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Digital Transformation for E&P Data – Hike Production While Reducing Risk

In the upstream oil and gas industry, digital transformation is changing how we do business. In fact, according to Booz Allen Hamilton in December 2018, digital transformation of E&P proprietary data could save the industry as much as $1 billion each year while boosting production up to 8 percent.

E&P data is commonly stored in warehouses on decades of various media technologies that cannot be accessed on today’s platforms, and that means missed opportunities. Geophysical companies are sitting on a wealth of information, and how you use your E&P data can make the difference between having to tolerate production plateaus when you could be using new technology to wrest fresh income-generating insights from your historical data.

Yesterday’s thinking about the value of E&P data is why, according to Teradata, upstream companies can lose as much as 8 billion dollars per year in non-productive time as their geoscientists, petroleum engineers and data managers spend as much as 70 percent of their time pouring over mountains of well data (cores, logs, scans, samples) and seismic data (sound-wave maps of subsurface layers and reservoirs, both onshore and offshore). To make matters more complicated, this E&P data is contained in myriad current and legacy software applications, databases, data recording sensors, paper and tape records.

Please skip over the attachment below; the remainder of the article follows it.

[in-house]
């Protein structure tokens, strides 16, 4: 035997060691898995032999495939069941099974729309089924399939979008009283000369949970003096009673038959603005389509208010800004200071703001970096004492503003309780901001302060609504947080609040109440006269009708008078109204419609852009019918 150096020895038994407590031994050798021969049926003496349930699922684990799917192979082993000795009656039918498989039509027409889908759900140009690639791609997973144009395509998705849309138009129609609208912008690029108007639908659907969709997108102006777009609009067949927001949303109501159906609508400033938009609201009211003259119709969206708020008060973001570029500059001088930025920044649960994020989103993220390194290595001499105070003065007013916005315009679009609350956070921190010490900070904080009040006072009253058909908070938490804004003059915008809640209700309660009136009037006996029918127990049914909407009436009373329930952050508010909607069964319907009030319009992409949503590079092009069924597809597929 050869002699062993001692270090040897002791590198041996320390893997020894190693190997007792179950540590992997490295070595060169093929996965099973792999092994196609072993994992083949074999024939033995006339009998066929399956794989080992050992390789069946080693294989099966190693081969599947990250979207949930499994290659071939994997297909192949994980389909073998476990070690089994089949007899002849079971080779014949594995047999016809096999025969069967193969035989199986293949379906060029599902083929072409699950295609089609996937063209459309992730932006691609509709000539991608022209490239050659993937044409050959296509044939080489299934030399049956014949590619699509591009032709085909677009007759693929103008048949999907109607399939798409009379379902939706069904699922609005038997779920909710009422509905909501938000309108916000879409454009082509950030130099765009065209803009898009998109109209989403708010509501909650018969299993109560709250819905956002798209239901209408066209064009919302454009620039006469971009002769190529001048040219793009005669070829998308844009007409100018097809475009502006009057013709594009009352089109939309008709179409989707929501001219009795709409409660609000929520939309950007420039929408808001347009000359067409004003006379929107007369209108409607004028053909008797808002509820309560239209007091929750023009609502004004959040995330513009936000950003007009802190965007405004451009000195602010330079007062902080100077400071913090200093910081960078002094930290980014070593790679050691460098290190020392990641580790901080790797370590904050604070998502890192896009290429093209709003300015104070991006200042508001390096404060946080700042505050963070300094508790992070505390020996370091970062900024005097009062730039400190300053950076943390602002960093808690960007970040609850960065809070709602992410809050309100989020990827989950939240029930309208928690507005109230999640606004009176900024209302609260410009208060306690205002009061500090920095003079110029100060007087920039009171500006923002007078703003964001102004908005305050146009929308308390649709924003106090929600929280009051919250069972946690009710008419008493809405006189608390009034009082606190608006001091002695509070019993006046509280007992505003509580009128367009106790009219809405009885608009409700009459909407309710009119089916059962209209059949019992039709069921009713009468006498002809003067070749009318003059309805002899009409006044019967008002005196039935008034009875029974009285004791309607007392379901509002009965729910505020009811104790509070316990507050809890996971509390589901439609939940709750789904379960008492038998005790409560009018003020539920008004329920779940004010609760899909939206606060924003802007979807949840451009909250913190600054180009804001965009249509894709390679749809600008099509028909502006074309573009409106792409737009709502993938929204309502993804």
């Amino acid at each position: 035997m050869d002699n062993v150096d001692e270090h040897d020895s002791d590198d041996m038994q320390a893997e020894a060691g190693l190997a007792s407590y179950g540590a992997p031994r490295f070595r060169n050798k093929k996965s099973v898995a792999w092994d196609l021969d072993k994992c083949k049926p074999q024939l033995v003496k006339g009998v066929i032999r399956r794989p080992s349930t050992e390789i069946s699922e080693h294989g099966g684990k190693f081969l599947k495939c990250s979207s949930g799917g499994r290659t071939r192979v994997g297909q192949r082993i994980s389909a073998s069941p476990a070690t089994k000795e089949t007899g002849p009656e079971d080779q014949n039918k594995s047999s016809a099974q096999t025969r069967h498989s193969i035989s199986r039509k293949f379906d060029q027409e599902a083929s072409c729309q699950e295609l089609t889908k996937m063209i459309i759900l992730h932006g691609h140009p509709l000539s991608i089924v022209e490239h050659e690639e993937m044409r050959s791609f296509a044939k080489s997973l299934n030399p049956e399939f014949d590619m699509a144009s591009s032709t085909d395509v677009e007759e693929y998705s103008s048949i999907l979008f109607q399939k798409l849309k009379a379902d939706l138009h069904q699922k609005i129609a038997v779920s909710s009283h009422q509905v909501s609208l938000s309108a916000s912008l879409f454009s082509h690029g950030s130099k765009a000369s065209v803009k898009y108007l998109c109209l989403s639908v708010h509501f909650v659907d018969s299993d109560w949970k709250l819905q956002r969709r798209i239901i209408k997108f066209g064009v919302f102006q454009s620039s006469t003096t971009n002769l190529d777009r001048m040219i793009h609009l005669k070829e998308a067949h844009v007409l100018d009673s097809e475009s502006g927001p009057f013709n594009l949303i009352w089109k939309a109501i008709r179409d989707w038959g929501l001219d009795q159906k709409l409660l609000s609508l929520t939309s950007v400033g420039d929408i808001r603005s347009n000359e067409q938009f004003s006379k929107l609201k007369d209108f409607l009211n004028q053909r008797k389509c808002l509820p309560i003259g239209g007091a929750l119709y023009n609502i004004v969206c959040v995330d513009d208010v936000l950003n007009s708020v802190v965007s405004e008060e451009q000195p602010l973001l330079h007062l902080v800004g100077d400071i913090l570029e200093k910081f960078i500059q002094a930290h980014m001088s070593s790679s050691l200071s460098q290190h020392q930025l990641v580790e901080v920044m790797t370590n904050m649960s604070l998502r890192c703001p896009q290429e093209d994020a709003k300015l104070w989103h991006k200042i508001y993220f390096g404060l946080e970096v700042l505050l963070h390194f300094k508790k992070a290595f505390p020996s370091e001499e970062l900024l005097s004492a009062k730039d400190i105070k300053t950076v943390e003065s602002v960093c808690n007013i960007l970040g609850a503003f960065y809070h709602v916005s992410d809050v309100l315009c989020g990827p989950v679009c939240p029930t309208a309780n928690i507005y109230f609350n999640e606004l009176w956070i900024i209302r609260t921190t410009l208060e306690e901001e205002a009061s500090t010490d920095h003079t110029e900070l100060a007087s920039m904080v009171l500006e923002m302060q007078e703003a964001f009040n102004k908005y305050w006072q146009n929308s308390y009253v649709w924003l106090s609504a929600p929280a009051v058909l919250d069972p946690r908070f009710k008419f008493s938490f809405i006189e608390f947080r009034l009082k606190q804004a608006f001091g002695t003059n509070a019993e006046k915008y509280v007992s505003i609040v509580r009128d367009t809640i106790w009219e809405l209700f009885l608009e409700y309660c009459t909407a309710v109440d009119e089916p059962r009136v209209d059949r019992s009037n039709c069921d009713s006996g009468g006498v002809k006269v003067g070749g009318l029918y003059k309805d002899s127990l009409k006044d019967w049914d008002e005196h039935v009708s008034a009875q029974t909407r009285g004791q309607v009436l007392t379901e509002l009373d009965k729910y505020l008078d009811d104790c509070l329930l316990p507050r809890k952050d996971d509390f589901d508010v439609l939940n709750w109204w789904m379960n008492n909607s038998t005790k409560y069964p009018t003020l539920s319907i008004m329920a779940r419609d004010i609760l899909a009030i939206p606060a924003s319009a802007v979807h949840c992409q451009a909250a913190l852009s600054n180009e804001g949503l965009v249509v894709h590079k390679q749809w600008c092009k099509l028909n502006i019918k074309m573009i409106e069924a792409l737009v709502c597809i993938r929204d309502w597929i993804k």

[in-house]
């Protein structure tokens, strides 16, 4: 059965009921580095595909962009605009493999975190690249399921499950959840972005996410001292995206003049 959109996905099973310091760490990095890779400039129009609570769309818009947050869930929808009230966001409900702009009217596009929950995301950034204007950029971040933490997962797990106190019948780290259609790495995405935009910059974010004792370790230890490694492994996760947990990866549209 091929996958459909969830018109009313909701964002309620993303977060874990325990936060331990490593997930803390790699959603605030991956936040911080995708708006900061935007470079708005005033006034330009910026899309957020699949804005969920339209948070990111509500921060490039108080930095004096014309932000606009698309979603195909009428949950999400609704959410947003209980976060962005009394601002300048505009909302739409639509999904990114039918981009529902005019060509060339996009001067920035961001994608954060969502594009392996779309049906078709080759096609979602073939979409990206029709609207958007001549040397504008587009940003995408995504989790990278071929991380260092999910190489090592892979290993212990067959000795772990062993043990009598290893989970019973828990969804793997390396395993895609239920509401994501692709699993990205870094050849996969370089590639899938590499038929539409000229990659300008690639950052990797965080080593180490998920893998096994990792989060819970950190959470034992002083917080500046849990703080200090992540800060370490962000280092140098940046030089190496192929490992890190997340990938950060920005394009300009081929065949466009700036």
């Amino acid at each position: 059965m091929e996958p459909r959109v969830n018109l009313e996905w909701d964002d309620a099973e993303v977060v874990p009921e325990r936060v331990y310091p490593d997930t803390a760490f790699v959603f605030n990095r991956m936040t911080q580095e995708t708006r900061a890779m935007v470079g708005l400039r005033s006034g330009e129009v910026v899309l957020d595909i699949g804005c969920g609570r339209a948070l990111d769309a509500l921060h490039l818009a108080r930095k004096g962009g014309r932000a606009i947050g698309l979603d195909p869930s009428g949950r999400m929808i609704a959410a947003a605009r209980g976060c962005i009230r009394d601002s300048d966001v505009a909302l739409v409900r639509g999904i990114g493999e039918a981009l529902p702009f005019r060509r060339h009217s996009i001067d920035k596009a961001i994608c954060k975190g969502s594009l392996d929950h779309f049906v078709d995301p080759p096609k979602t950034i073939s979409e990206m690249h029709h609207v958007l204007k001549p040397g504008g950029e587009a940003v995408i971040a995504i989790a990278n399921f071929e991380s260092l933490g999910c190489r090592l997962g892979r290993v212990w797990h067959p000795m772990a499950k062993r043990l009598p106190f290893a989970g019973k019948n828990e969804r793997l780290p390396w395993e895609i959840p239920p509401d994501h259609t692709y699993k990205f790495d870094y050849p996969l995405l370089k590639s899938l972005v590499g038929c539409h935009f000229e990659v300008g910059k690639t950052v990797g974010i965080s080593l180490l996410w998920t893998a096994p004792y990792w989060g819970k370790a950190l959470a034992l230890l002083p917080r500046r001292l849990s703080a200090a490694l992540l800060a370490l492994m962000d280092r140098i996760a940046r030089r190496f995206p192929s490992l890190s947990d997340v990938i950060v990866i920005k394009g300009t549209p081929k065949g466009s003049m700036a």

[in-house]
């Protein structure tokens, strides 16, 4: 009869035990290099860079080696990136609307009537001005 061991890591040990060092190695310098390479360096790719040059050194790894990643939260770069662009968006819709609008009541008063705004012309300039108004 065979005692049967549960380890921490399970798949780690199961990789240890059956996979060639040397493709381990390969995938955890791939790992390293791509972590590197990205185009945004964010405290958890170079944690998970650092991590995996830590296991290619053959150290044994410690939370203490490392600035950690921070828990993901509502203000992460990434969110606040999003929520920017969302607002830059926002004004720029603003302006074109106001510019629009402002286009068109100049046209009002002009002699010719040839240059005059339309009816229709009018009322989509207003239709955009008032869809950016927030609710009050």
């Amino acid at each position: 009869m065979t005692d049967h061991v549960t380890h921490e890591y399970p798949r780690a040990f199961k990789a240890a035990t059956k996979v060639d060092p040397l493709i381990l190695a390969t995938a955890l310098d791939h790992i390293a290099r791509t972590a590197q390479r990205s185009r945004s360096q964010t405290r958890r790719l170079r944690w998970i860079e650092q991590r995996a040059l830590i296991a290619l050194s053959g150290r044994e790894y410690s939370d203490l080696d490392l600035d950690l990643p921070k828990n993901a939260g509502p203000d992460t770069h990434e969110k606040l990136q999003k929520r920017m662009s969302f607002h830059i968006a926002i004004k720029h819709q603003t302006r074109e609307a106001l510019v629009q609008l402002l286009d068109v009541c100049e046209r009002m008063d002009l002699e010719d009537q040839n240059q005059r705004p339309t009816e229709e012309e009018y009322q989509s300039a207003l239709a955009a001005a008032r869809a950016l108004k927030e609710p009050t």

Storing, managing and organizing massive volumes of hard-copy proprietary records and media archives, and then trying to locate and access the specific data needed for analysis, interpretation and processing, is a cumbersome, challenging and inefficient process.

It’s so inefficient that the McKinsey Report (CNBC 20154; 2015) says the oil and gas industry currently generates value from only one percent of all the data it creates.

Getting value from the other 99 percent of your E&P Data – Digital Transformation

In the oil and gas industry, digital transformation maturity ranks among the lowest at 4.68 on a scale of 1 to 10 by MIT’s Sloan School and Deloitte. Before we pinpoint the exact reasons for low maturity in digital transformation, consider the challenges confronting today’s geoscientists, petroleum engineers and data managers:

  • How to quickly find, access and make sense of all the propriety E&P data and metadata held within their company’s information stores and department silos?
  • How to consolidate, manage and access all that information in order to then analyze and aggregate it into meaningful decisions?
  • How to extract actionable knowledge about, and mine fresh insights into, potential subsurface hazards and opportunities, given all the current and legacy records that exist?

Now that we recognize the challenges, let’s focus on how digital transformation of E&P data can optimize operations and create new value from old seismic data.

Enter the Power of Data Digitization, Data Migration and Digital Transformation for E&P Data

Simply by conducting your daily operations you have amassed and stored a virtual goldmine of subsurface data – several petabytes by Deloitte’s estimation – of bankable geophysical information.

When you digitize and transform these priceless libraries of paper records, recordings, 2D and 3D and other analog information into secure cloud-based digital data records, you’re putting decades of valuable E&P information at the fingertips of your geoscientists and data managers to use whenever and wherever they need it. It’s stored securely and privately in the cloud, where it’s safe, protected and accessible.

With powerful data analytics, your secure treasure trove of digitized geoscience data can be instantly read, indexed, interpreted, manipulated, verified and accessed with smart-tool technologies that incorporate artificial intelligence (AI) and machine-learning. You can mine your historical, current and future data to find new patterns contained within that accumulated wisdom to ask better questions and make faster and better decisions.

Big Data = Big Rewards: Making New Discoveries with Digitized Data